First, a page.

Tuesday, October 22, 2013

The Best of Women at a Women's Retreat

Samaritan Woman at the Well by Giacomo Franceschini

This past weekend, I attended the women's retreat at Saint Kateri parish in Saugus. Six hours of all girls, all day.  What an excellent time!

Women, when they are being authentic to their femininity, are the coolest...creation...ever.  When God gave Adam a mate, He covered every scenario.  Compassion to sense the needs of others, whether physical, spiritual, or emotional as well as the generosity to do something about it without taking measure to make certain things are "fair".  Unbreakable loyalty. An instinct to lift people up. And on and on.  

We should already know this from looking to our role model, Mary.  Mary was a tough Jewish cookie who risked it all to say "Yes" to God. She carried heavy buckets of water from the well and stepped in mud and animal droppings to do it.  She made a long journey on a donkey while pregnant and gave birth in a cold, smelly stable. What a woman. And I met so many women at the retreat who shared her attributes: tough, feminine, generous, and filled with love for their fellow woman and for Jesus.

We enjoyed scripture readings (this retreat focused on Jesus and the Samaritan Woman at the Well) and meditations (the Christian kind, where you fill your head with God instead of emptying it out) and the day included plenty of singing and praising God with the help of a local family band.  I especially enjoyed those moments when we talked in small groups.

I was lucky enough to sit at a table made up mostly of women I didn't know, so I had a chance to meet new friends and hear new stories about how God touches lives.

The first to arrive was a friend, the mother of two beautiful daughters who will someday grow up to be as special as their mother. There was an older lady who graduated from a music conservatory and then went on to raise five children, who then gave her ten grandchildren.  Three sisters sat next to each other (literal sisters, not just Sisters in Christ). The older two had boys who were playing a football game that day, while the youngest was an artist. They loved to attend retreats together and were so close, sharing jokes and finishing each other's sentences. Their friend joined us. A photographer by trade, she could have been her own model.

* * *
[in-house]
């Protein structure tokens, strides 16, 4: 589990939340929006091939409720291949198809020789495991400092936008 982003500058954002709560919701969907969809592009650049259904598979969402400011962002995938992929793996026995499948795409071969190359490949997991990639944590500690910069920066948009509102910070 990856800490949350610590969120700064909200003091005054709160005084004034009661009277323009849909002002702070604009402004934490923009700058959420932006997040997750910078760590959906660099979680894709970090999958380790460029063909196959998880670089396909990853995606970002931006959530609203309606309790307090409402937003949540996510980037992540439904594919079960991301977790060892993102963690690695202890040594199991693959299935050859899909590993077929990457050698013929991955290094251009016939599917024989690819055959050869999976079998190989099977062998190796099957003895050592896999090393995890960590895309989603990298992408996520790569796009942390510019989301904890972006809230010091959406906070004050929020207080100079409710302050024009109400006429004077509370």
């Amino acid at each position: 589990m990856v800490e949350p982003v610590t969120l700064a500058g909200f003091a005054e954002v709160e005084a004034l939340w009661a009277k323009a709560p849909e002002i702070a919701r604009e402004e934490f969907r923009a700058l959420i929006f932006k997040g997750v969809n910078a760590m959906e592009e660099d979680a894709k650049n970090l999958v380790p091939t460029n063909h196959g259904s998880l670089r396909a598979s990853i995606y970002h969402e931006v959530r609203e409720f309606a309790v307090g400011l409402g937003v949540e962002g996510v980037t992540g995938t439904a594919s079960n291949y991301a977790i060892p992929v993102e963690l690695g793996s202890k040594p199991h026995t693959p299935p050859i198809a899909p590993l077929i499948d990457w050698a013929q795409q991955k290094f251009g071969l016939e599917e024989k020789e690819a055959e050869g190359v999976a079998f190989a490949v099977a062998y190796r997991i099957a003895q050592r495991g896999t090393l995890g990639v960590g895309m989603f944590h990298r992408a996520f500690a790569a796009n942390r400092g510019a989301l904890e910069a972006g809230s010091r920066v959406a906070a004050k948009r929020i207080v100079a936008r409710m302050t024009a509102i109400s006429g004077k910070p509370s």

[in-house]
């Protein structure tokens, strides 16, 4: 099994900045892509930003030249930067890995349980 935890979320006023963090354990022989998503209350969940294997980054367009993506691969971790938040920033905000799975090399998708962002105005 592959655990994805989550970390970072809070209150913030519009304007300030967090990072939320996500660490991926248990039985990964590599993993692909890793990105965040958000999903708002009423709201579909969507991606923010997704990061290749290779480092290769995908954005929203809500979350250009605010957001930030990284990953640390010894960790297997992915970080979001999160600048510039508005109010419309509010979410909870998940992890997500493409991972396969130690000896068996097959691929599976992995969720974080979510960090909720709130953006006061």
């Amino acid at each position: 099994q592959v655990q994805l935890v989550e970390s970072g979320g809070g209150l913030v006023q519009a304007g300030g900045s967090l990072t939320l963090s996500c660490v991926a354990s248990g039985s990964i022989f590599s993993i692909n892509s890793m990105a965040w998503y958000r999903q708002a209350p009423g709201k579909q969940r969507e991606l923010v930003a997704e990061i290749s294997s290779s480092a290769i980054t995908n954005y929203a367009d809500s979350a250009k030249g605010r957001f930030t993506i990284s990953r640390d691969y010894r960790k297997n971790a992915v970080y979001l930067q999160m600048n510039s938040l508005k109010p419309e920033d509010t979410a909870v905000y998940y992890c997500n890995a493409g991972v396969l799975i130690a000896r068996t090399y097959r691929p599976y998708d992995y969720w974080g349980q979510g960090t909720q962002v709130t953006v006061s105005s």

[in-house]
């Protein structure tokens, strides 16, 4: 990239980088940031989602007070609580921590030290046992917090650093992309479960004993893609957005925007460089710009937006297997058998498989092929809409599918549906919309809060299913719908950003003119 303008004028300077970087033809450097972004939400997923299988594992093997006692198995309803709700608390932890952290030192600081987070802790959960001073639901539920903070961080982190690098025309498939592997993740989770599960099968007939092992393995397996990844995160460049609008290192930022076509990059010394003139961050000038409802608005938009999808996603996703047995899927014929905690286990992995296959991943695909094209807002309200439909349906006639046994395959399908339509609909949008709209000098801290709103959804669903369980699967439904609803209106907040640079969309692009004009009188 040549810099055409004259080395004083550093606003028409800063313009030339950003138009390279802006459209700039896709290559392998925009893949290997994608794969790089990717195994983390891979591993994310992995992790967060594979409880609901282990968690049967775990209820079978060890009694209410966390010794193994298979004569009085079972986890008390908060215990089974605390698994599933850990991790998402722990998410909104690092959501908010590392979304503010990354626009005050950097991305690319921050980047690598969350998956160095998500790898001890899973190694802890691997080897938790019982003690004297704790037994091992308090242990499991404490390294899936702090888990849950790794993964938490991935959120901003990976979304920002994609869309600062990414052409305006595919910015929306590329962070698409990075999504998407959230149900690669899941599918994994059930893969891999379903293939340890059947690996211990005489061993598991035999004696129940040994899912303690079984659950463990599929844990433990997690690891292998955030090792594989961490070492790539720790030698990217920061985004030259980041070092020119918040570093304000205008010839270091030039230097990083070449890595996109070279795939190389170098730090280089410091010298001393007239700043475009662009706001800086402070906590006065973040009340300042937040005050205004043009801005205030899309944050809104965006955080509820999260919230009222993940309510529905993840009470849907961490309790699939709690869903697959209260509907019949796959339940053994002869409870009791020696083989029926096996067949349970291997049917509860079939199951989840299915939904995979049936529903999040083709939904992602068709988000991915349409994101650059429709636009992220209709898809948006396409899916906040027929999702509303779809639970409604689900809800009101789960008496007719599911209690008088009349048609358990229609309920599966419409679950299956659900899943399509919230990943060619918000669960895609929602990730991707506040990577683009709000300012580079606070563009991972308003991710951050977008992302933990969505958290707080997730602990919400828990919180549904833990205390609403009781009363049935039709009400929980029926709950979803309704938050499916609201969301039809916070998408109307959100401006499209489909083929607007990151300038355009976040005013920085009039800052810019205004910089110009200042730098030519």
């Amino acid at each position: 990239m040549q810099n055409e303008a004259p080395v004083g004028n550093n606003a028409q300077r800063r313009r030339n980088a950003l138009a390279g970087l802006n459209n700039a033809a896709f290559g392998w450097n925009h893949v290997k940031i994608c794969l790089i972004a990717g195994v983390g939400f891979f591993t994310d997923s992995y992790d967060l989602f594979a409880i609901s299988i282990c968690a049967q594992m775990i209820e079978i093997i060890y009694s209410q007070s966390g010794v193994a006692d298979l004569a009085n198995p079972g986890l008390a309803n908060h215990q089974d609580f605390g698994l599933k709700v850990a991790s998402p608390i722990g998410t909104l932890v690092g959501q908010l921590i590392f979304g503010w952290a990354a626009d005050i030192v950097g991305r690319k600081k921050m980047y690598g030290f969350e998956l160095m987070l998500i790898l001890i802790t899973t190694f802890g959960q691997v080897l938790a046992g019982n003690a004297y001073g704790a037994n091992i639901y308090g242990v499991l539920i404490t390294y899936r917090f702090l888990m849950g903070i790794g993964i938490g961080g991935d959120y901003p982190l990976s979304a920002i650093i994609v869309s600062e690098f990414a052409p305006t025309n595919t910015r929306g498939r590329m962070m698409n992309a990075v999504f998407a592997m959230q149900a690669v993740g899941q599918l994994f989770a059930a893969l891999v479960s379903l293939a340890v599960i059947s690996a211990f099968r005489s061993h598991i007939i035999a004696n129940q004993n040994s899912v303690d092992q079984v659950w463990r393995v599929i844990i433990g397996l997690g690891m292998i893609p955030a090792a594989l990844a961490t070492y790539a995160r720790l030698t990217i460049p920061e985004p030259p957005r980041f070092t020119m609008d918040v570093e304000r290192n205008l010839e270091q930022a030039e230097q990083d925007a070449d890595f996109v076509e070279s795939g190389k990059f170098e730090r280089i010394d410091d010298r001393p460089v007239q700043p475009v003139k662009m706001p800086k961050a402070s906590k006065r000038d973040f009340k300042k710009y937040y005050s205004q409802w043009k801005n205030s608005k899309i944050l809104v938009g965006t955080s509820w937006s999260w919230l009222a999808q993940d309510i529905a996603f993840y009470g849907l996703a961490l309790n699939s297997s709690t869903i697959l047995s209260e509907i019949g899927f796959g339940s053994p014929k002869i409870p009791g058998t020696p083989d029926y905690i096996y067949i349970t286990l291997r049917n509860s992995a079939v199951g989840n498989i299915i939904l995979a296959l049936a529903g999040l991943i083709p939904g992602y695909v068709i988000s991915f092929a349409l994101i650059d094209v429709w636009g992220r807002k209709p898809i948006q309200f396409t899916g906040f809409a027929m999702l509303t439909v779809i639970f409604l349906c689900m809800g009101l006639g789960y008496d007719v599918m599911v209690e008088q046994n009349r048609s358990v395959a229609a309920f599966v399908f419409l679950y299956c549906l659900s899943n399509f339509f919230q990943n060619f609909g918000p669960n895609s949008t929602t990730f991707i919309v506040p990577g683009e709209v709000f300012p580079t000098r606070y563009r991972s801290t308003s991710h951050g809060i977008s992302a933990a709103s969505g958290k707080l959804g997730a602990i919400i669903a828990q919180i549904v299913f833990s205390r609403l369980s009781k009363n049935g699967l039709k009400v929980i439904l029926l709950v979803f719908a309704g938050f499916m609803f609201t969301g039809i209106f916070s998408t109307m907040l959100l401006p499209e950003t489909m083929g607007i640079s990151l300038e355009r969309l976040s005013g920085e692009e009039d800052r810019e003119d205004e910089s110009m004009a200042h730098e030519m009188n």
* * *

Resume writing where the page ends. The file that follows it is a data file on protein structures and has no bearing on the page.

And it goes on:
The great thing about us gals is that we don't mind crying in front of strangers. While I didn't actually sob, I did tear up as I listed to one table mate's story about the near-drowning of her daughter. She held the hands of her two sisters and cried tears of gratitude as she related the fear as well as the loving support offered by her family during the crises. A local church who saw the helicopter transport her daughter to the hospital contacted the family and offered their prayers and support. They now attend that church. That's the best conduit for the Good News--acts of love and kindness in His name.

The photographer related a terrible childbirth experience and poured out the guilt she felt because she stopped pushing during delivery and had to submit to a c-section.  If she had watched more television dramas, she would have known this exhaustion was not unusual. Recently, she has come to understand that she didn't give up; she surrendered to God.

I hope to meet these women again.  I have the photographer's business card for that moment when I'm ready to update my head shot. One sister invited me to attend the next Fish Fest (a music festival), and if Stephen Curtis Chapman is going to make an appearance, I'm there!

Women were made for a supporting role. Literally. Look at Mary. She mothered the Savior, she supported the early Church, and she lent her loving presence to those early Christians (known as The Way) to help them understand and keep them pointed toward Jesus. I can imagine what a comfort she was to those early Church members.

Women have such an abundance of warmth and understanding and they overflow with available hugs.  They can't help swooping in to lift up those who are experiencing sadness or pain. It's a gift.

Women weren't made to tear each other down. That's an affliction emphasized by the current "it's all about me" environment. They weren't made to sacrifice children and husbands to the gods of wealth and ego.

They were made to form the very foundation of society. To be the rich soil necessary to grow decent children, families and communities. To be a positive influence on their family members, younger women, schools, neighborhoods and even politicians and the press. To be role models.

Women are the coolest...creation...ever.


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